Last week, Federal Reserve Chairman Jerome Powell said he would not “even think about” lifting interest rates off their current 0-0.25% level as the US economy continues to work through the pandemic.*

But, like, what does that even mean for markets and the everyday trader?

The Short-Term Reaction

Treasuries, which are some of the most commonly traded interest rate products in the US, saw their yields fall in the immediate wake of Powell’s speech. But it’s important to distinguish the Fed funds rate - a very short-term yield benchmark controlled by the Fed - from the yields traded in Treasury bills, notes, and bonds that are traded in the market.

While Small Treasury Yield (S10Y) futures fell as traders attempted to bring 10YR rates closer to the 0% reflected in that of the Fed funds, the market bounced back in the days following to make new highs on the year.

The Long-Term Opportunity

People often read headlines and respond with knee-jerk trades that might not make sense in the long term. At the end of the day, the Fed does not control Treasury yields, its influence is very slight especially as you add duration to the product, and the guy basically said he wasn’t going to change anything. So...why did S10Y fall?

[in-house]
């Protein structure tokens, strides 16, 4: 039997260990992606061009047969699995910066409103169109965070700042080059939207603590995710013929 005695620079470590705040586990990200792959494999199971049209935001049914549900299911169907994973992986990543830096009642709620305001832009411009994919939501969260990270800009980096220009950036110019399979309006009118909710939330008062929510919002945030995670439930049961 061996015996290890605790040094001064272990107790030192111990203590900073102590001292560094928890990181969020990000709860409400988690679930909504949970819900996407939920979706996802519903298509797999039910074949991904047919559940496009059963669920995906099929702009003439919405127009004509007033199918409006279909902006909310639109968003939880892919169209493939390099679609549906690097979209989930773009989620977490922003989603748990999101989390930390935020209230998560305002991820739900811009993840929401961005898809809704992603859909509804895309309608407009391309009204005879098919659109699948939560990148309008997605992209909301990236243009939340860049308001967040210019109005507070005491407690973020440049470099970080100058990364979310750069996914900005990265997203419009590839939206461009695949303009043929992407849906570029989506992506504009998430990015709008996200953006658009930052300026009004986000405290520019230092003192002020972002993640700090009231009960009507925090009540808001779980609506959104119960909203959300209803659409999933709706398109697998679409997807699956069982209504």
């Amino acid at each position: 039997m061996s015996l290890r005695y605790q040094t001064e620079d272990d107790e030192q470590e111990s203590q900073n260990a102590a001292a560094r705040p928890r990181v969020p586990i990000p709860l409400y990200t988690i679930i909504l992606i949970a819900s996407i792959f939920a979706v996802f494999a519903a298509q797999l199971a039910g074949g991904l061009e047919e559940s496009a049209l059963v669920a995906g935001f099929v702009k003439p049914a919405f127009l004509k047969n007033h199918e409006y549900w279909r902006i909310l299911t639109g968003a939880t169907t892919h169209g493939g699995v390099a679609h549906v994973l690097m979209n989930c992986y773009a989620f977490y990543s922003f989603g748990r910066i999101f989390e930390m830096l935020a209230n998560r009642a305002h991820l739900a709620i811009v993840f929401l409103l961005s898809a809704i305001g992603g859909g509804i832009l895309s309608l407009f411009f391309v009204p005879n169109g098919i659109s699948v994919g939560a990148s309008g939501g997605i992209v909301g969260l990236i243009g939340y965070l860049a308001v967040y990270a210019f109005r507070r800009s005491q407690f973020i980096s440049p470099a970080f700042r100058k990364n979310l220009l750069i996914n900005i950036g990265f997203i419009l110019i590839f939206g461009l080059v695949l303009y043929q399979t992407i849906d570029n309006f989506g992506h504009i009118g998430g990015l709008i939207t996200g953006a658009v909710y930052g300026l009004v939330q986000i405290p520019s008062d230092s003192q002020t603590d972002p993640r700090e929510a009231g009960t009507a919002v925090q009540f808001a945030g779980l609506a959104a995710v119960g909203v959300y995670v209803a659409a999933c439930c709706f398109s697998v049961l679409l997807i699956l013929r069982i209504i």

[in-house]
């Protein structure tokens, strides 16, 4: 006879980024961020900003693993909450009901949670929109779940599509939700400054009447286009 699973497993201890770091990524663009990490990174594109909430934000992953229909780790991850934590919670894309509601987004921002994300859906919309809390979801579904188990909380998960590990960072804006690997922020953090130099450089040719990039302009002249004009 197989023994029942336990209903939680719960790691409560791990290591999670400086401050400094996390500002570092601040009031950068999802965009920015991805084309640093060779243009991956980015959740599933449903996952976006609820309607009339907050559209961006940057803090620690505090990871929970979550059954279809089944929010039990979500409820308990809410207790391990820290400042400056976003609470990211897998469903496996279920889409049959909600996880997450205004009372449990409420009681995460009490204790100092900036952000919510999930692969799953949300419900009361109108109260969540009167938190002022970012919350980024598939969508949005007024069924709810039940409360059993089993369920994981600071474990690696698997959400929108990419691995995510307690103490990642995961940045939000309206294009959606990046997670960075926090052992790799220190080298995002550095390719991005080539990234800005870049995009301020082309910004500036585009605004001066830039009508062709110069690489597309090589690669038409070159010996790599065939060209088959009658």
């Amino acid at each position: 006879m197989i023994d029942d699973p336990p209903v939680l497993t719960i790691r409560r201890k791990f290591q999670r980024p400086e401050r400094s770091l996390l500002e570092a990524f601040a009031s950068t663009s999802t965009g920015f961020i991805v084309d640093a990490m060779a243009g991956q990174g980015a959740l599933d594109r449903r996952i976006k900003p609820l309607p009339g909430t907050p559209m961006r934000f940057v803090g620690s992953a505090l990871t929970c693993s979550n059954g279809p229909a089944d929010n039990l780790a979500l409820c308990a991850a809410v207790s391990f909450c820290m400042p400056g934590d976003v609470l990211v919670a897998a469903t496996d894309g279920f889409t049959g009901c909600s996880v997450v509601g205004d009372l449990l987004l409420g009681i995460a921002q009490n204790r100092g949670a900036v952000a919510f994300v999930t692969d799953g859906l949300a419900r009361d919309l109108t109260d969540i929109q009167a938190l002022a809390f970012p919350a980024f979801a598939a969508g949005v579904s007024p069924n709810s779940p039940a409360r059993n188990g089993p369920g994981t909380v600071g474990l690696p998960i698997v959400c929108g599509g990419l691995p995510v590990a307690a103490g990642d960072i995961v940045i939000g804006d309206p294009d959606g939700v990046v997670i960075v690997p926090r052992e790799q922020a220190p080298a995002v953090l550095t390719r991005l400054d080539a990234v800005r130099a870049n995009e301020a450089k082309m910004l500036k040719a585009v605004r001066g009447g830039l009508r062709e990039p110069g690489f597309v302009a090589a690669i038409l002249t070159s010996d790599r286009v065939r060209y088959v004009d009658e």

Sensational headlines and quotes will always create short-term volatility in markets, but some of the best opportunities can be found in analyzing whether those words actually mean anything for markets in the long term.

More interesting still is the fact that 10YR rates are actually lower than average given a Fed funds rate of 0-0.25%!** Who knows where S10Y futures are headed next? The only thing that’s certain: markets will move where they want regardless of some one-off headline.

Does the Fed Really Matter? (Small Treasury Yield \ S10Y)

Source: dxFeed Index Services

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*Fed’s Powell Signals Easy Money Policies to Remain in Place for a While from Wall Street Journal (https://wsj.com)

**Data from 1990 to present (https:/treasury.gov)